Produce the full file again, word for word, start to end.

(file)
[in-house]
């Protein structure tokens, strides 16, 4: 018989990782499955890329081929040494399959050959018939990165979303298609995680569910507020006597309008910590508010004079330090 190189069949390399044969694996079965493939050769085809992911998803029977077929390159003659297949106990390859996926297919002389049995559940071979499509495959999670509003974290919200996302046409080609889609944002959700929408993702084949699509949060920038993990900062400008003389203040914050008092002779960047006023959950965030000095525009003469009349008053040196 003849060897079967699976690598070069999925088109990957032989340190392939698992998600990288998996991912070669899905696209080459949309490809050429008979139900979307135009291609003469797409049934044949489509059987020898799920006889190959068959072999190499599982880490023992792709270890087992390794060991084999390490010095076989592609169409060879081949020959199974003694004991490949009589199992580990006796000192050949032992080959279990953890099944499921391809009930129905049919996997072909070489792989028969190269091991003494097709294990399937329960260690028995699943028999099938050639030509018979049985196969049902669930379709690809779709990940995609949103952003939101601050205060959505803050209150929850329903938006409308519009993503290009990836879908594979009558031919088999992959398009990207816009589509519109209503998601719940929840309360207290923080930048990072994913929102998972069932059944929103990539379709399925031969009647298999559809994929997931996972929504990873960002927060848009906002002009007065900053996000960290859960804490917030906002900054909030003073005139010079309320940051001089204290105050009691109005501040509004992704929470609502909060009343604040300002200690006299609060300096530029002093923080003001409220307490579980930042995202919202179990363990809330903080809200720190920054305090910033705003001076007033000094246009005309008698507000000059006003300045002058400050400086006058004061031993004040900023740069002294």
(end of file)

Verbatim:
[in-house]
């Protein structure tokens, strides 16, 4: 018989990782499955890329081929040494399959050959018939990165979303298609995680569910507020006597309008910590508010004079330090 190189069949390399044969694996079965493939050769085809992911998803029977077929390159003659297949106990390859996926297919002389049995559940071979499509495959999670509003974290919200996302046409080609889609944002959700929408993702084949699509949060920038993990900062400008003389203040914050008092002779960047006023959950965030000095525009003469009349008053040196 003849060897079967699976690598070069999925088109990957032989340190392939698992998600990288998996991912070669899905696209080459949309490809050429008979139900979307135009291609003469797409049934044949489509059987020898799920006889190959068959072999190499599982880490023992792709270890087992390794060991084999390490010095076989592609169409060879081949020959199974003694004991490949009589199992580990006796000192050949032992080959279990953890099944499921391809009930129905049919996997072909070489792989028969190269091991003494097709294990399937329960260690028995699943028999099938050639030509018979049985196969049902669930379709690809779709990940995609949103952003939101601050205060959505803050209150929850329903938006409308519009993503290009990836879908594979009558031919088999992959398009990207816009589509519109209503998601719940929840309360207290923080930048990072994913929102998972069932059944929103990539379709399925031969009647298999559809994929997931996972929504990873960002927060848009906002002009007065900053996000960290859960804490917030906002900054909030003073005139010079309320940051001089204290105050009691109005501040509004992704929470609502909060009343604040300002200690006299609060300096530029002093923080003001409220307490579980930042995202919202179990363990809330903080809200720190920054305090910033705003001076007033000094246009005309008698507000000059006003300045002058400050400086006058004061031993004040900023740069002294």